Do you wonder how well your hospital stacks up against others in your area? This month, U.S. News & World Report unveiled its new system Best Hospitals for Common Care ratings, an analysis of hospital quality nationwide aimed to help patients find the best hospitals for routine care. The new system evaluates nearly every hospital in the country on five common surgical procedures and medical conditions that account for millions of hospitalizations every year.
U.S. News developed the new ratings to help patients easily identify hospitals in their communities that excel in treating common conditions. Patients can look up any U.S. hospital to see how it rates in three common operations – heart bypass, hip replacement and knee replacement – and two widespread chronic conditions – congestive heart failure and chronic obstructive pulmonary disease, or COPD. A hospital may be rated as “High Performing,” “Average” or “Below Average.”
Approximately 90 percent of the hospitals rated in each condition or procedure were High Performing or Average. Hospitals were not rated in a procedure or condition if they treated too few patients of that type for U.S. News to conduct a rigorous statistical analysis.
U.S. News’ analysis of the data also found:
Approximately 10 percent of the hospitals rated in each condition or procedure were High Performing, meaning their quality measures were statistically better than the national average. Another 10 percent were statistically below average.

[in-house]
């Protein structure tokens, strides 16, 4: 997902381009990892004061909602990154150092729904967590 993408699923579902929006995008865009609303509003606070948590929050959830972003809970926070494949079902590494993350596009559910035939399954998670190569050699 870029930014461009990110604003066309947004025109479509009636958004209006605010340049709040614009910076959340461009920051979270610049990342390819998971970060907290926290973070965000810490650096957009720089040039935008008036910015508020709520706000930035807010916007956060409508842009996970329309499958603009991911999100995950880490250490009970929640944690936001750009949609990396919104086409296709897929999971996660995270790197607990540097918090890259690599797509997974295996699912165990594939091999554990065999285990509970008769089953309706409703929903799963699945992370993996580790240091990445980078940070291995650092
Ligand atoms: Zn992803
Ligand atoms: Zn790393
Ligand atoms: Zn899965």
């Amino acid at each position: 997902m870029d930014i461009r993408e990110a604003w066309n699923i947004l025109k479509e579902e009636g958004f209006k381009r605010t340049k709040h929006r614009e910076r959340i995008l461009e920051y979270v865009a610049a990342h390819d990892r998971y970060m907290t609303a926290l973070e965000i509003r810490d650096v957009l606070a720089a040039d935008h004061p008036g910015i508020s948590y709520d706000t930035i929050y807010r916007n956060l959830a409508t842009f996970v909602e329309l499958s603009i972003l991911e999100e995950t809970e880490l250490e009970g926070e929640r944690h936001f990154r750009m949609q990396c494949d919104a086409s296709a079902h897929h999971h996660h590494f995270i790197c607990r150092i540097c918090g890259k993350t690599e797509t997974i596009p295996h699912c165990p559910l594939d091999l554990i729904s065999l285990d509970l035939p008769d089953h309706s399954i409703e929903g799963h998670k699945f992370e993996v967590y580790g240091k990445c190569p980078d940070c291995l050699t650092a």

More than 700 hospitals were rated High Performing in at least one procedure or condition.
More than 700 hospitals were rated Below Average in one or more procedures or conditions. In each surgical procedure, a Below Average rating was associated with a mortality rate approximately twice the national average.
Thirty-four hospitals earned High Performing ratings in all five procedures and conditions. Another six hospitals that do not offer heart bypass surgery earned High Performing ratings in all of the other four categories.
More than 1,700 hospitals treated too few patients to be rated in certain procedures or conditions. Patients treated in these very-low-volume hospitals fared worse than similar patients treated elsewhere. For example, mortality among hip patients undergoing surgery at unrated hospitals was more than 60 percent higher than among patients at all rated hospitals.
“The choice of hospital can be life-changing even for relatively routine surgery. Hospitals can differ greatly in quality, and excelling in one area doesn’t guarantee that a hospital excels in other areas,” said Ben Harder, chief of health analysis for U.S. News. “The good news for patients is that the majority of hospitals performed average or better.”
“It’s important for patients, in consultation with their doctors, to be able to research a hospital and know the hospital has treated a sufficient number of patients like them,” said Harder. “Our Best Hospitals for Common Care ratings give patients access to more information and help them make more-informed choices among the hospitals in their communities.”
To generate the ratings, U.S. News evaluated hospitals across more than 25 quality measures – including mortality, readmissions, infections and patient satisfaction scores – and analyzed more than 5 million patient records, taking into account each patient’s health conditions, age, sex, socioeconomic status and other factors affecting risk.